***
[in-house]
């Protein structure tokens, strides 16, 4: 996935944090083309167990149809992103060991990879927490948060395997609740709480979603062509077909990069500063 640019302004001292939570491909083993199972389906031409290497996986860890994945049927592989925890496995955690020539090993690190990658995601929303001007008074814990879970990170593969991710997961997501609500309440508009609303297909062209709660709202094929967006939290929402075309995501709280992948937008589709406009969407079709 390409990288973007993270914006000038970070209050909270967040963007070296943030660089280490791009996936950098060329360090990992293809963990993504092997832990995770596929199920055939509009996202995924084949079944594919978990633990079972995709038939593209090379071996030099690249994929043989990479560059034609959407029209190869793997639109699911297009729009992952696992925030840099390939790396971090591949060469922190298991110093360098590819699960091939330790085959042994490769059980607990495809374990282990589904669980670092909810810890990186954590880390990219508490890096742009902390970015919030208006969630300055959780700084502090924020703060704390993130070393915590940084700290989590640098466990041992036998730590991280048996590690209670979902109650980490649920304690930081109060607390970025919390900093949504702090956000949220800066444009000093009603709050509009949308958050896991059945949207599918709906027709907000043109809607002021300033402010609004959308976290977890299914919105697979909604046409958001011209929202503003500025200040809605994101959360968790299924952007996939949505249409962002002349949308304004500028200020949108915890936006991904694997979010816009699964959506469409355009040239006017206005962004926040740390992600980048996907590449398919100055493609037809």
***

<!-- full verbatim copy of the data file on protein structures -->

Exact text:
[in-house]
């Protein structure tokens, strides 16, 4: 996935944090083309167990149809992103060991990879927490948060395997609740709480979603062509077909990069500063 640019302004001292939570491909083993199972389906031409290497996986860890994945049927592989925890496995955690020539090993690190990658995601929303001007008074814990879970990170593969991710997961997501609500309440508009609303297909062209709660709202094929967006939290929402075309995501709280992948937008589709406009969407079709 390409990288973007993270914006000038970070209050909270967040963007070296943030660089280490791009996936950098060329360090990992293809963990993504092997832990995770596929199920055939509009996202995924084949079944594919978990633990079972995709038939593209090379071996030099690249994929043989990479560059034609959407029209190869793997639109699911297009729009992952696992925030840099390939790396971090591949060469922190298991110093360098590819699960091939330790085959042994490769059980607990495809374990282990589904669980670092909810810890990186954590880390990219508490890096742009902390970015919030208006969630300055959780700084502090924020703060704390993130070393915590940084700290989590640098466990041992036998730590991280048996590690209670979902109650980490649920304690930081109060607390970025919390900093949504702090956000949220800066444009000093009603709050509009949308958050896991059945949207599918709906027709907000043109809607002021300033402010609004959308976290977890299914919105697979909604046409958001011209929202503003500025200040809605994101959360968790299924952007996939949505249409962002002349949308304004500028200020949108915890936006991904694997979010816009699964959506469409355009040239006017206005962004926040740390992600980048996907590449398919100055493609037809």